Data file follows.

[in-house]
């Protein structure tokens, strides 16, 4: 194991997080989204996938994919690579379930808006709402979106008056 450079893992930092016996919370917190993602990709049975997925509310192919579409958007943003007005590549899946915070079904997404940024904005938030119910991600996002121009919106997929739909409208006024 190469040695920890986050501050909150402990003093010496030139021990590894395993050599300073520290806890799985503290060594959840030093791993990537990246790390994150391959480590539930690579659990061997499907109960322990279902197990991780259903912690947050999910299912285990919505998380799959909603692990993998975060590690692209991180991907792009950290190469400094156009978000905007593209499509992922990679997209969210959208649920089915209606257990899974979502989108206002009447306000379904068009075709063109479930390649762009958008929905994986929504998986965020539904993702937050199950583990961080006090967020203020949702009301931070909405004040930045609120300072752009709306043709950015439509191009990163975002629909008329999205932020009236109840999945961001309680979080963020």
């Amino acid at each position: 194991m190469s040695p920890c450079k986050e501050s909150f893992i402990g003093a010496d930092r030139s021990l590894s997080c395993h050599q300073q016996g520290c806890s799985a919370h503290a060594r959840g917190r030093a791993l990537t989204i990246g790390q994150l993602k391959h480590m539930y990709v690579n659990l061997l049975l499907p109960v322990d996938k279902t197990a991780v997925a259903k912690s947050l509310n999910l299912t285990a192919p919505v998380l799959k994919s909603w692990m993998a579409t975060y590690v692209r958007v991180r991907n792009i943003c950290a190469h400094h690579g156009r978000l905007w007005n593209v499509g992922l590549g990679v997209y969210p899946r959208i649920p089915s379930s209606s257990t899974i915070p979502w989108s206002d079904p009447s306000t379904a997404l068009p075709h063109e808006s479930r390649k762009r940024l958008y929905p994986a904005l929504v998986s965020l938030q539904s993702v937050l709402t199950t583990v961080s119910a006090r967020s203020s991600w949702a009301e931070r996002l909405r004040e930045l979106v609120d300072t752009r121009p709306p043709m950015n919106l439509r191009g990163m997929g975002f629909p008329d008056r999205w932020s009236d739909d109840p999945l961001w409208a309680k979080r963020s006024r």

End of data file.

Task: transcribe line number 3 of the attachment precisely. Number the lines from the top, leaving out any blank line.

């Amino acid at each position: 194991m190469s040695p920890c450079k986050e501050s909150f893992i402990g003093a010496d930092r030139s021990l590894s997080c395993h050599q300073q016996g520290c806890s799985a919370h503290a060594r959840g917190r030093a791993l990537t989204i990246g790390q994150l993602k391959h480590m539930y990709v690579n659990l061997l049975l499907p109960v322990d996938k279902t197990a991780v997925a259903k912690s947050l509310n999910l299912t285990a192919p919505v998380l799959k994919s909603w692990m993998a579409t975060y590690v692209r958007v991180r991907n792009i943003c950290a190469h400094h690579g156009r978000l905007w007005n593209v499509g992922l590549g990679v997209y969210p899946r959208i649920p089915s379930s209606s257990t899974i915070p979502w989108s206002d079904p009447s306000t379904a997404l068009p075709h063109e808006s479930r390649k762009r940024l958008y929905p994986a904005l929504v998986s965020l938030q539904s993702v937050l709402t199950t583990v961080s119910a006090r967020s203020s991600w949702a009301e931070r996002l909405r004040e930045l979106v609120d300072t752009r121009p709306p043709m950015n919106l439509r191009g990163m997929g975002f629909p008329d008056r999205w932020s009236d739909d109840p999945l961001w409208a309680k979080r963020s006024r």